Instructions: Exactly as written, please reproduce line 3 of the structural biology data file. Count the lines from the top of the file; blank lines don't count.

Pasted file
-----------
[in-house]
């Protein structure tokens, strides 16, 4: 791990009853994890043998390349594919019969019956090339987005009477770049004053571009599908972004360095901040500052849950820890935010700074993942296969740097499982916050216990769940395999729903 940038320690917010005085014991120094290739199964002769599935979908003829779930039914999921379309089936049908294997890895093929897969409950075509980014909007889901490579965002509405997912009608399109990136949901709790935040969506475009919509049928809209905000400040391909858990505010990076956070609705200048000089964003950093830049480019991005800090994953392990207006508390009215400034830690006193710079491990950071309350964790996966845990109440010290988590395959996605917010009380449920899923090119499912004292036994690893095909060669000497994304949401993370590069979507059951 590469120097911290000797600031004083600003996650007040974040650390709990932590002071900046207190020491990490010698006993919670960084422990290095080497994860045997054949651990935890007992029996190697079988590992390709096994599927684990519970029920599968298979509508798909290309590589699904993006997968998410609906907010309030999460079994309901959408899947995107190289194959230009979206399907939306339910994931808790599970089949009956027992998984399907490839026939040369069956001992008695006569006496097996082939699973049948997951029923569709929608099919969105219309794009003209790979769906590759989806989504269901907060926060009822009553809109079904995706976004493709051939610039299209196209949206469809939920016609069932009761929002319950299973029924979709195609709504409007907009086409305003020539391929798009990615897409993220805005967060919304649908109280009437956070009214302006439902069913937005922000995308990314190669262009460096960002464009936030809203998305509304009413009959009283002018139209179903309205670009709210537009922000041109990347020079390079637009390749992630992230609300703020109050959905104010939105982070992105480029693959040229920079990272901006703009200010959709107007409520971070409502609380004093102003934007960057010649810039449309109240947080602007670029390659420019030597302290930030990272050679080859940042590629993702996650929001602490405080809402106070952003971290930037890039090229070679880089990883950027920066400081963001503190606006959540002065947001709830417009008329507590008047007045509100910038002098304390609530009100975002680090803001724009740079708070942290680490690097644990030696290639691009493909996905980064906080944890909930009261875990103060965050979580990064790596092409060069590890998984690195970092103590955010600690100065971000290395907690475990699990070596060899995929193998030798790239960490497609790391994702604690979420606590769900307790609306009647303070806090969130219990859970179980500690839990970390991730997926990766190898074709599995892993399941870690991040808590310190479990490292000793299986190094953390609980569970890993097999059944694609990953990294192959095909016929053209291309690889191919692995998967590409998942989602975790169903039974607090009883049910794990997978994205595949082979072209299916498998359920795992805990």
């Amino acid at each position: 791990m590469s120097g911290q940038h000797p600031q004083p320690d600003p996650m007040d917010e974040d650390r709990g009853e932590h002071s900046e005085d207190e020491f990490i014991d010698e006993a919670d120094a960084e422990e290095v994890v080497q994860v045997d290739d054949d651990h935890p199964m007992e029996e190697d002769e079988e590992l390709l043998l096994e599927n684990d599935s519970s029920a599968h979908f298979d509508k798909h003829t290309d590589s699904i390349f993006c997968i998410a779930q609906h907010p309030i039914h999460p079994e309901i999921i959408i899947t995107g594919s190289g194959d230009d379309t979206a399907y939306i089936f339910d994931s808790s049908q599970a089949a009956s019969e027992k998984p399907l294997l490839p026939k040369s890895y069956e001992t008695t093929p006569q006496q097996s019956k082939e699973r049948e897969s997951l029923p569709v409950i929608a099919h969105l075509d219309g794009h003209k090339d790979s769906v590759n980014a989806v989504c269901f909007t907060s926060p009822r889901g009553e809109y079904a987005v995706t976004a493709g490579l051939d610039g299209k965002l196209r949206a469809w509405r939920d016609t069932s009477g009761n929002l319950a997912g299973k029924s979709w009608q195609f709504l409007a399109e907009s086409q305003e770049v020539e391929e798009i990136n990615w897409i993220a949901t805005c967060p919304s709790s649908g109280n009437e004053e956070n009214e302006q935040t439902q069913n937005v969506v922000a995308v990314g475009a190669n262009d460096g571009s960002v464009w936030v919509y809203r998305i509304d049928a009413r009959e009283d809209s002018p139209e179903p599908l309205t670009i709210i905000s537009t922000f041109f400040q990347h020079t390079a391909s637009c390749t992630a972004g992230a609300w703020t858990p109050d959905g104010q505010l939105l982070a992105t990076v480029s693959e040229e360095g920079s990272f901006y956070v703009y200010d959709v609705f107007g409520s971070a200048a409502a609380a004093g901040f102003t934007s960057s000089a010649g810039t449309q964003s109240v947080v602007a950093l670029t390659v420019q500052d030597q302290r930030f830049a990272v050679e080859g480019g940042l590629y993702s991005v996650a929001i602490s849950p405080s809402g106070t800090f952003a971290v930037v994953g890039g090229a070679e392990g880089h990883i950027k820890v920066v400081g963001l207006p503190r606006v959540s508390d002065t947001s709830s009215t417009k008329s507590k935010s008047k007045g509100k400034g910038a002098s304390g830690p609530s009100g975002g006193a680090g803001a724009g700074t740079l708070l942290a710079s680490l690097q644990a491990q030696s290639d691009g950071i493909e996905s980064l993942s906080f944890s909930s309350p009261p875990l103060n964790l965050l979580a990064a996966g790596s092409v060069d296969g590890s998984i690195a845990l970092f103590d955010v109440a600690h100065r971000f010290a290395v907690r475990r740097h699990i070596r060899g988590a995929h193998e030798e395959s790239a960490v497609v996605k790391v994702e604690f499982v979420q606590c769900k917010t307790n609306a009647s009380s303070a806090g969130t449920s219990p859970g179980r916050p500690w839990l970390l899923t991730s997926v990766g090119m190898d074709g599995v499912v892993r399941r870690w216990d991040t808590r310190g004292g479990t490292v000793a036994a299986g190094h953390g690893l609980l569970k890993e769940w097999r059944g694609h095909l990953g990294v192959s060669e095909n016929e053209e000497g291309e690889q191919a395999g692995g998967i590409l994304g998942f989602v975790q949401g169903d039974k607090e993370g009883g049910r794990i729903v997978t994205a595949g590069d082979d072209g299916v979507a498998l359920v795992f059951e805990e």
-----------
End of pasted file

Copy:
């Amino acid at each position: 791990m590469s120097g911290q940038h000797p600031q004083p320690d600003p996650m007040d917010e974040d650390r709990g009853e932590h002071s900046e005085d207190e020491f990490i014991d010698e006993a919670d120094a960084e422990e290095v994890v080497q994860v045997d290739d054949d651990h935890p199964m007992e029996e190697d002769e079988e590992l390709l043998l096994e599927n684990d599935s519970s029920a599968h979908f298979d509508k798909h003829t290309d590589s699904i390349f993006c997968i998410a779930q609906h907010p309030i039914h999460p079994e309901i999921i959408i899947t995107g594919s190289g194959d230009d379309t979206a399907y939306i089936f339910d994931s808790s049908q599970a089949a009956s019969e027992k998984p399907l294997l490839p026939k040369s890895y069956e001992t008695t093929p006569q006496q097996s019956k082939e699973r049948e897969s997951l029923p569709v409950i929608a099919h969105l075509d219309g794009h003209k090339d790979s769906v590759n980014a989806v989504c269901f909007t907060s926060p009822r889901g009553e809109y079904a987005v995706t976004a493709g490579l051939d610039g299209k965002l196209r949206a469809w509405r939920d016609t069932s009477g009761n929002l319950a997912g299973k029924s979709w009608q195609f709504l409007a399109e907009s086409q305003e770049v020539e391929e798009i990136n990615w897409i993220a949901t805005c967060p919304s709790s649908g109280n009437e004053e956070n009214e302006q935040t439902q069913n937005v969506v922000a995308v990314g475009a190669n262009d460096g571009s960002v464009w936030v919509y809203r998305i509304d049928a009413r009959e009283d809209s002018p139209e179903p599908l309205t670009i709210i905000s537009t922000f041109f400040q990347h020079t390079a391909s637009c390749t992630a972004g992230a609300w703020t858990p109050d959905g104010q505010l939105l982070a992105t990076v480029s693959e040229e360095g920079s990272f901006y956070v703009y200010d959709v609705f107007g409520s971070a200048a409502a609380a004093g901040f102003t934007s960057s000089a010649g810039t449309q964003s109240v947080v602007a950093l670029t390659v420019q500052d030597q302290r930030f830049a990272v050679e080859g480019g940042l590629y993702s991005v996650a929001i602490s849950p405080s809402g106070t800090f952003a971290v930037v994953g890039g090229a070679e392990g880089h990883i950027k820890v920066v400081g963001l207006p503190r606006v959540s508390d002065t947001s709830s009215t417009k008329s507590k935010s008047k007045g509100k400034g910038a002098s304390g830690p609530s009100g975002g006193a680090g803001a724009g700074t740079l708070l942290a710079s680490l690097q644990a491990q030696s290639d691009g950071i493909e996905s980064l993942s906080f944890s909930s309350p009261p875990l103060n964790l965050l979580a990064a996966g790596s092409v060069d296969g590890s998984i690195a845990l970092f103590d955010v109440a600690h100065r971000f010290a290395v907690r475990r740097h699990i070596r060899g988590a995929h193998e030798e395959s790239a960490v497609v996605k790391v994702e604690f499982v979420q606590c769900k917010t307790n609306a009647s009380s303070a806090g969130t449920s219990p859970g179980r916050p500690w839990l970390l899923t991730s997926v990766g090119m190898d074709g599995v499912v892993r399941r870690w216990d991040t808590r310190g004292g479990t490292v000793a036994a299986g190094h953390g690893l609980l569970k890993e769940w097999r059944g694609h095909l990953g990294v192959s060669e095909n016929e053209e000497g291309e690889q191919a395999g692995g998967i590409l994304g998942f989602v975790q949401g169903d039974k607090e993370g009883g049910r794990i729903v997978t994205a595949g590069d082979d072209g299916v979507a498998l359920v795992f059951e805990e």